We understand when you send a new enquiry to TRL, you may not initially have all the evidence and information available. These tips can help you get the best outcome from an instruction at an early stage.
Please send all new enquiries to email@example.com rather than to experts’ directly – this allows us to carry out a conflict check before any case information is passed to experts.
Letter of instruction
What issues are you looking to address? Different areas may be best covered by separate experts, so by telling us what you anticipate being the main focus points of the case, we can assign it to the most appropriately qualified expert(s). If there is a specific, narrow issue such as a vehicle defect or helmet usage to be addressed, is that your only area of focus, or do you need that to be incorporated as part of a full collision reconstruction report?
Do you have specific Court deadlines you need to adhere to? Depending on an individual expert’s current workload, this can also affect who the case is most appropriately assigned to. If you are making an early enquiry and don’t yet have the case papers, do you have an estimate of when you will be able to instruct? This can help us to roughly schedule the work and contact you for updates at appropriate intervals.
If you aren’t able to provide us with all of the documents initially, do you have a list of the evidence that is likely to exist, or that you are in the process of obtaining? For example, it takes longer to consider 10 witness statements and a police collision investigator’s report than a handwritten basic police report with no photographs. If we can consider the total volume of evidence, it helps us make our estimate more realistic.
With widespread remote working looking likely to continue, electronic documents are ideal. A bookmarked pdf is easy to navigate. If you are unable to email documents, we can provide you details for our secure file transfer site to upload them to.
Please tell us if you specifically require a site visit or a desktop report. If you are unsure, our experts will be able to discuss the case with you and advise whether they think one is worthwhile. If you specifically require a scale plan of the locus, please let us know, as that requires different equipment to a standard site visit to obtain measurements and photographs.
Are the vehicles available for inspection and do you want us to inspect them? Are there any time limitations for inspection? If vehicles are under police retention, can you provide the details for who we need to contact to arrange the inspection? What sort of inspection is required? Are there allegations of contributory mechanical defects, or potential visibility issues with the driver’s lines of sight from inside the vehicle?
Any photographs can help us reconstruct an event. These may be from the police, involved parties, or vehicle photographs in an engineer’s report. Digital copies of the original photographs are preferable, as they will have the most detail – these are the individual jpeg (or similar) files, rather than pdfs. If images have been printed and scanned, please ensure they are scanned at as high a resolution as possible, and in colour.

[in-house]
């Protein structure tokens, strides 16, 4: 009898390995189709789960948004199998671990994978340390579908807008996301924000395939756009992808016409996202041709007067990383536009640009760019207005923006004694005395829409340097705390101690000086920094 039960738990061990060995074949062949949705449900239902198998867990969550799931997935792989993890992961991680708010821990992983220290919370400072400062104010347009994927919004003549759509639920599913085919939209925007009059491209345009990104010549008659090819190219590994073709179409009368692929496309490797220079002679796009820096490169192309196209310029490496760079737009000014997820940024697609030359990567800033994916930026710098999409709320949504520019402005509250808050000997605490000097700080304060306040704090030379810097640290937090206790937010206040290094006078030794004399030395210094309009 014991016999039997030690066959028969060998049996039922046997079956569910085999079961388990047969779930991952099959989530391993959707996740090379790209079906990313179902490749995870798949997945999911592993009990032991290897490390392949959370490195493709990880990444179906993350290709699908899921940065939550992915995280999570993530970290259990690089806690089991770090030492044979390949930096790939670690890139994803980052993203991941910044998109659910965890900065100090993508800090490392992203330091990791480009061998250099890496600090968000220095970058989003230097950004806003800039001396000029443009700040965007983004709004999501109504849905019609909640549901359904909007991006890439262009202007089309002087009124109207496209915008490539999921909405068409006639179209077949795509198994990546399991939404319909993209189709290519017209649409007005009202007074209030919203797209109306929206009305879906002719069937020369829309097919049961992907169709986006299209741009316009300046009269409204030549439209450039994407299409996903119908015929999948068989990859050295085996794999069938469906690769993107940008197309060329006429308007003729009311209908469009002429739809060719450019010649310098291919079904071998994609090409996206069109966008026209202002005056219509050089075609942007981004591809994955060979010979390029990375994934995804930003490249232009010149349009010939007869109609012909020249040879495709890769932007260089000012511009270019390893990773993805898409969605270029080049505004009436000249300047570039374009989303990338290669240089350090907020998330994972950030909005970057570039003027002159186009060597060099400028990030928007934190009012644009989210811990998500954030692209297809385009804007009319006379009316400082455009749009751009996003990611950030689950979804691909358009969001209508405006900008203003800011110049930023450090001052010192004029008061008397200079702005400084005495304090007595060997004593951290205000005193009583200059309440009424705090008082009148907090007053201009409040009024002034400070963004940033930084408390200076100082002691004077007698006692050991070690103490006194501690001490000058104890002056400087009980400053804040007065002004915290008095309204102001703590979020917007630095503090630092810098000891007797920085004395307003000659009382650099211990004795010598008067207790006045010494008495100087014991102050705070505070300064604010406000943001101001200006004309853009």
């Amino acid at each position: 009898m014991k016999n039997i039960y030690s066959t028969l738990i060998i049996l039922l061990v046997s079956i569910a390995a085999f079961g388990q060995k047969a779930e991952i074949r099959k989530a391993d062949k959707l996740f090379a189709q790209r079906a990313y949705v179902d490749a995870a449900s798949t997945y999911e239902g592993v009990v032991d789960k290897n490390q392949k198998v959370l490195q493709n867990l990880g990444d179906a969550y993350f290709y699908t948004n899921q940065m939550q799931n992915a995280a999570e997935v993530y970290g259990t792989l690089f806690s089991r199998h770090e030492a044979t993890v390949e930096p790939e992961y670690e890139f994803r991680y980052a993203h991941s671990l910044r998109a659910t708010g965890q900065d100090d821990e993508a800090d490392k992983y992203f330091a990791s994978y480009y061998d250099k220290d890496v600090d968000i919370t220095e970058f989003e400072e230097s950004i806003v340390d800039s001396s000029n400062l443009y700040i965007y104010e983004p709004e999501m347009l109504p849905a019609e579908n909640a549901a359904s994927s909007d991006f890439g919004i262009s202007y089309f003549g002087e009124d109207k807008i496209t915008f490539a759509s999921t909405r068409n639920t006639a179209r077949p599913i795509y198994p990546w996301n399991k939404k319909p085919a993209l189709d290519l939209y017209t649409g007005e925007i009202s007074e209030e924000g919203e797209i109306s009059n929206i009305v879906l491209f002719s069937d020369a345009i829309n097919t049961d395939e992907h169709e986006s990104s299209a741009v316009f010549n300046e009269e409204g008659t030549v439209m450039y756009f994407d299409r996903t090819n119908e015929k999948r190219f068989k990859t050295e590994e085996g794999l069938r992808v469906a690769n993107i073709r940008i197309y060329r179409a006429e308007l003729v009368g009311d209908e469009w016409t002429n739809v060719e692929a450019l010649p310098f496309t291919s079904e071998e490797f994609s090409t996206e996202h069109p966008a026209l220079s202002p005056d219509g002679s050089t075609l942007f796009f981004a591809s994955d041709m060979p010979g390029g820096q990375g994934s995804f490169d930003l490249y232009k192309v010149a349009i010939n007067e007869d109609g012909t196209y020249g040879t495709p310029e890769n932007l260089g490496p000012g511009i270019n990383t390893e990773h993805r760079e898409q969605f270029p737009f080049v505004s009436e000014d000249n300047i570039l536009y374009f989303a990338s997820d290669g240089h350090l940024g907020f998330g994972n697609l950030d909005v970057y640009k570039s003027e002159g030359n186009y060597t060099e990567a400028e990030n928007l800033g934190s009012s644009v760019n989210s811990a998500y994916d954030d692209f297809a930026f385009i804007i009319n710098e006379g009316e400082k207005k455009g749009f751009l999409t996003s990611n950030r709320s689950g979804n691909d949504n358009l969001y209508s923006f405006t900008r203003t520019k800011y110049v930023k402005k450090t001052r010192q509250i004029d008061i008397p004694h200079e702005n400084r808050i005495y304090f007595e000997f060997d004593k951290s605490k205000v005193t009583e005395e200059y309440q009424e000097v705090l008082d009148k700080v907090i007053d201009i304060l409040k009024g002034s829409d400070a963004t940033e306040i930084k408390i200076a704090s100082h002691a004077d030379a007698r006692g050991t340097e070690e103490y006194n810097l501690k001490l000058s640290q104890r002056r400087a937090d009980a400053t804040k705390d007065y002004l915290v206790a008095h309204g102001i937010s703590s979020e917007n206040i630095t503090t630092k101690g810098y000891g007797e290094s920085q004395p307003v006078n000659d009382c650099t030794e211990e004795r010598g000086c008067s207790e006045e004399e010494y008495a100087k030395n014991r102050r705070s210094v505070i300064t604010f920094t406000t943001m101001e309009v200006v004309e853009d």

Scale Plans and Survey Data
Police plans can be vital in establishing measurements from a collision scene. Many police forces now carry out 3D laser scanning of scenes, producing either ‘Riegl’ or ‘Leica’ scan data. If available, the original raw data is often preferable to a scale plan, as it contains more data. If a scale plan is available, the most useful version is a pdf produced electronically by the investigator. If you have been sent a printed copy this can be scanned and sent to us as a pdf, but please note: Scale plans are commonly printed on A3 and scanners often only copy half of the plan. Please check it before sending to make sure we have the whole thing.
If there is CCTV of the incident, tell us, even if you don’t have it yet! The analysis required may be an important factor in deciding which expert is best placed to assist, and may determine what type of measurements we take at the site visit. The original footage is always preferable rather than a ‘screen recording’, or something that has been converted to DVD. This article gives more information on how to provide best evidence in CCTV. If you aren’t able to provide the footage at the initial enquiry stage, a few screenshots can help us decide what sort of analysis will be required and how long it is likely to take.
There has been a huge increase in the use of GPS data recorders in recent years, through mobile phone apps, cycle computers, smart watches and fitness trackers. The data is best provided in as ‘raw’ a format as possible, meaning, for example, a .gpx file showing individual data points. Screenshots should always be a last resort. If unsure of the best way to provide the data, our experts can advise you.
There is a wide range of additional information that can be included in a reconstruction. Skid test data, tachograph data, telematics data, event data recorders, component analysis and more. As a general rule, any data should be provided in its ‘raw’ format (for example, a digital data file rather than a screenshot of the data). We are happy to provide guidance if you are unsure if we can use a particular piece of evidence, or how best to obtain it and provide it to us.
The more information and evidence you can provide to us, the more accurate an estimate we can give you, and the most detailed analysis we can provide.